The session on improving memory with Wendy Adeniji was extremely useful and in fact made me think a little bit more about what I was doing in the classroom and gave me ideas on ways in which I could improve student techniques for memorising words. The post is largely in note form, but hope it proves to be of some use.
- In languages students not only have to memorise the meaning of words, but also the sounds and the spellings.
- Give the students isolated memorisation lessons. We cant presume that students know how to memorise 3-4 weeks into Yeat 7.
- GIve the students a VAK questionnaire to figure out how they learn best and so that you also have an idea of how students work best.
- Students all need a visual memory as that is how they are going to be tested regardless of their learning style
- Give the students a list of words they have to learn for homework, let them have 10 minutes to practise, test and then ask how they came up with their strategy within that ten minutes.
- Ask students to come up with their own link-word images which can be drawn. This adds humour and the students enjoy it. An example for a cow in Spanish (vaca) could be a funny image of a cow with a vacuum cleaner.
- Highlight the three ways of memorisation to the students. Spelling/Meaning both waysMemorise the pronunciation sufficiently.
- Students need to know that they have to be tested before they can say they have learned something – not sufficient to read for thirty minutes and say they have learned it. In the case of their learning, students need to test themselves at home.
- Learning needs to be little and often, give the students a sheet with 4 columns – they copy the vocab into the first column then learn and test by reproducing in the other columns but RAG rating (Red/Amber/Green) their own progress as they go. They could even RAG rate each word to highlight their difficulties. By the time the students get to the final column they should be all green and if not, they could turn over and have another go.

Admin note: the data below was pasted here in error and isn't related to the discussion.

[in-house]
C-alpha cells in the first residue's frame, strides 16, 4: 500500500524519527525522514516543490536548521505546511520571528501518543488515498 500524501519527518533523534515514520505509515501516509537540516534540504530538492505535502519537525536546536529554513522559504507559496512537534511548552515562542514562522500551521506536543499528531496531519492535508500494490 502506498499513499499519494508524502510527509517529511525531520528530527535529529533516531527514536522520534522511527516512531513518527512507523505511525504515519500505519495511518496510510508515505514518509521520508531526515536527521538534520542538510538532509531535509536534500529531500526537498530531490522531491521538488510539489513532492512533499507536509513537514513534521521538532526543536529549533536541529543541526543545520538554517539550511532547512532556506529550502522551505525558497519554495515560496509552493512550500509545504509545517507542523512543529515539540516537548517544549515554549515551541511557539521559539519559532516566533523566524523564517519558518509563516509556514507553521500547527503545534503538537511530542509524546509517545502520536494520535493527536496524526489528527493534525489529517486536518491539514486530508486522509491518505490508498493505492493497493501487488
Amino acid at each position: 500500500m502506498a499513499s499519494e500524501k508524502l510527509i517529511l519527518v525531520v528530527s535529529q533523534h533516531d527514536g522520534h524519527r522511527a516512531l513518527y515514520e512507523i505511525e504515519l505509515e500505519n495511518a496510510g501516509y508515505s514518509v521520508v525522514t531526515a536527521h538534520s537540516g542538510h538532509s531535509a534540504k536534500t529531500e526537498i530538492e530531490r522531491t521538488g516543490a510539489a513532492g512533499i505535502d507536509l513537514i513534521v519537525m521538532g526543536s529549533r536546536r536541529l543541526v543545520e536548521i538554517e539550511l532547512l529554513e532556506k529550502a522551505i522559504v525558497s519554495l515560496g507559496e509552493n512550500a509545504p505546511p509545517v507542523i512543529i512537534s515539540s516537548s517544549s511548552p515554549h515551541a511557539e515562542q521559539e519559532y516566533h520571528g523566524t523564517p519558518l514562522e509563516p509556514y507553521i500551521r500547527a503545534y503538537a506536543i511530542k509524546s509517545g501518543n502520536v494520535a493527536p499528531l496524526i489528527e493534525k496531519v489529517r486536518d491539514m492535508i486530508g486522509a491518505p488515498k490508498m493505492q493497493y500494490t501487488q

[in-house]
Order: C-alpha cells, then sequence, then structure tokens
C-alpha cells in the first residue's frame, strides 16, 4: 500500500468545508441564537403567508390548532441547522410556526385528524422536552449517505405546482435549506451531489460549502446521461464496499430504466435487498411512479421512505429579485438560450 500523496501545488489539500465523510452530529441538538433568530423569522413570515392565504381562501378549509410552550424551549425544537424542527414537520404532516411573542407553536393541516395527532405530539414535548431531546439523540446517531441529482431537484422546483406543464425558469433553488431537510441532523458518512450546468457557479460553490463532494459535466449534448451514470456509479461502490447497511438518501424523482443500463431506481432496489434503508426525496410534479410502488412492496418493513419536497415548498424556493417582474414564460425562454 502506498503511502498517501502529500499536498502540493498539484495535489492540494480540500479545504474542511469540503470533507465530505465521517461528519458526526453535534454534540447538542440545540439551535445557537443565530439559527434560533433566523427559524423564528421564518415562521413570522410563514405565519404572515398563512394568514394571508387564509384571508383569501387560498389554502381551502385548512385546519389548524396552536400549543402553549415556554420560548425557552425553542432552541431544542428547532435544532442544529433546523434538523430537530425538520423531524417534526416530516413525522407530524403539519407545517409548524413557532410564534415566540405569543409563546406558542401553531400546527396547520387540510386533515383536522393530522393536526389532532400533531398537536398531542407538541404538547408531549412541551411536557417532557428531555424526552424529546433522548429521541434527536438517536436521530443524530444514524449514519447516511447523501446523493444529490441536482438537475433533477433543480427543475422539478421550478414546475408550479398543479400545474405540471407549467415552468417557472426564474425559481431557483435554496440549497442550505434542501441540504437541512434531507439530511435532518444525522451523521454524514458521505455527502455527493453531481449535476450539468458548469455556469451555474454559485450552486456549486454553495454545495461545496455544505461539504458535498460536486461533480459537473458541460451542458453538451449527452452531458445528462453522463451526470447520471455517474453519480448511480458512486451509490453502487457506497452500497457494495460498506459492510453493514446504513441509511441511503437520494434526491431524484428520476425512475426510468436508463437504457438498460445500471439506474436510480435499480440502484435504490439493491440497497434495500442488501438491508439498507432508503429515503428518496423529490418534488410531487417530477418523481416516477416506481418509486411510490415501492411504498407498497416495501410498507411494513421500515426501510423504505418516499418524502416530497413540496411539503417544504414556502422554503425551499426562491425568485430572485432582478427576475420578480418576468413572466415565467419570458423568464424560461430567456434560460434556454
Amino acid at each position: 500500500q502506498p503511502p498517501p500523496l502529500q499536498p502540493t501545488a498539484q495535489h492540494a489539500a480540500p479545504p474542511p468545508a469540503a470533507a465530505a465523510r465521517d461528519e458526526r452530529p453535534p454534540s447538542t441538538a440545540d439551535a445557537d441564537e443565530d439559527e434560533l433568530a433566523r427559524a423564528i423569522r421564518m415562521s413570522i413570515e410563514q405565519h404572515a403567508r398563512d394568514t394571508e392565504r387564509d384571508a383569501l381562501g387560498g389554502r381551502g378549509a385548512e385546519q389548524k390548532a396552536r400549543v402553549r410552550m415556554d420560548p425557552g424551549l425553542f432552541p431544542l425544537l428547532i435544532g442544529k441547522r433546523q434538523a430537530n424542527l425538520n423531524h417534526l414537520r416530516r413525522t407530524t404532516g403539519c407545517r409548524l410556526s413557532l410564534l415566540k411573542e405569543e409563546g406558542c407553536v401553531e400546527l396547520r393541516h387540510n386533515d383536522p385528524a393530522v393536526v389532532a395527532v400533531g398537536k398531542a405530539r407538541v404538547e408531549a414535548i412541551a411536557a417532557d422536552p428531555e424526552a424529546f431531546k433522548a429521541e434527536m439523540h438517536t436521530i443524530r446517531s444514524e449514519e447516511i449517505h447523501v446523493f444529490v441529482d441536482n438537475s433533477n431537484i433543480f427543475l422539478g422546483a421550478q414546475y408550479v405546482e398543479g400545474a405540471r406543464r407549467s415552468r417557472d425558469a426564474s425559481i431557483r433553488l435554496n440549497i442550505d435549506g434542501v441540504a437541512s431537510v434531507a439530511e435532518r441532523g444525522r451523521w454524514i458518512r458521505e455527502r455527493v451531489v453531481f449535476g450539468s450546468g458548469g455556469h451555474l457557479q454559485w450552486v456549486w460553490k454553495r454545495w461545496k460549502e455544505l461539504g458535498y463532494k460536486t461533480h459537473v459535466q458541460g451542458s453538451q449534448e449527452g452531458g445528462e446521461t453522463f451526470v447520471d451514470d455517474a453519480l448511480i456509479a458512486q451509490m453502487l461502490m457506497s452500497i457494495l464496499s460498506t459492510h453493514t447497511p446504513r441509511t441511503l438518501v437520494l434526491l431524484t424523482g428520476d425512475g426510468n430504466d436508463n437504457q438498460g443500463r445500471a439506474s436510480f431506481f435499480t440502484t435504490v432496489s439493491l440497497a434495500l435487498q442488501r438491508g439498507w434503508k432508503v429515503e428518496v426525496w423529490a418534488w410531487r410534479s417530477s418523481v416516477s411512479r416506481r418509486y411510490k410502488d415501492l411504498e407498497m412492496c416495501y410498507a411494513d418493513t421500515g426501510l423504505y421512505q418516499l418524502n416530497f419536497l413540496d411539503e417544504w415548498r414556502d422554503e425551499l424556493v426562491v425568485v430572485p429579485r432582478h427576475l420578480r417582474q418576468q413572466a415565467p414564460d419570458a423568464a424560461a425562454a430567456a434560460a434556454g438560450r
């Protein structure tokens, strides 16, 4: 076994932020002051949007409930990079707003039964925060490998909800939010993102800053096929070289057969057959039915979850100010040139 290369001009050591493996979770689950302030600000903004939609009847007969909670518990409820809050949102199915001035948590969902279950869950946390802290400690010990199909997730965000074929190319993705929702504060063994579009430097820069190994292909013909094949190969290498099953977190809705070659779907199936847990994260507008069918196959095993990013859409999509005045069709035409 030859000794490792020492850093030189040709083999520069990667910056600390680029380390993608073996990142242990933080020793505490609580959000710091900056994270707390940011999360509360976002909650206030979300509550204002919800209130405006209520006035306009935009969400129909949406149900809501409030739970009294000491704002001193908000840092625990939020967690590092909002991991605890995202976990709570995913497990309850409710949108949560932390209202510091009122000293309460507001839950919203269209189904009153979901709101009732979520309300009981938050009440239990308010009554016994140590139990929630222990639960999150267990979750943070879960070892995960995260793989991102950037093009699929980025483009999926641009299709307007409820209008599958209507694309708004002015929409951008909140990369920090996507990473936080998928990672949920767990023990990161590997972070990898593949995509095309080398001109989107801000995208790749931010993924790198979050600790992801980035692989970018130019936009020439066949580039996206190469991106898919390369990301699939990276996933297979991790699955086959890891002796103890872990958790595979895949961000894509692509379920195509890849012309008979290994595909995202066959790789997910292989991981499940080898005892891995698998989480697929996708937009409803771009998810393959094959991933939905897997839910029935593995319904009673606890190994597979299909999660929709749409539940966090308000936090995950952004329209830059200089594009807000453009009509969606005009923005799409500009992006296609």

- Don’t underestimate the power of music and learning words – adding them to a song etc including verb lists
One of the most interesting things I got from the session was the way in which interventions for spelling tests were organised at Wendy’s school. If a student failed to meet the set amount of words for their test (number set by ability) they would have to do a lunchtime test resit, if they failed this also, they would have an after-school memorisation intervention.
I am quite keen on this model, however, being a one-man-band at the moment, although this is soon to change. It has not been possible for me to arrange such a specific intervention. However, students are kept back at the end of the lesson if they don’t get their 8/12 and 6/12 for the lower ability sets. I like the idea of a more organised intervention and will look at implementing this for the following year when we have extra staff.
I do have the handout scanned from this session ImprovingMemoryWALW2012, feel free to contact me if you want more information and please comment below if you have any ideas on any techniques you use to help aid student memory throughout the key stages.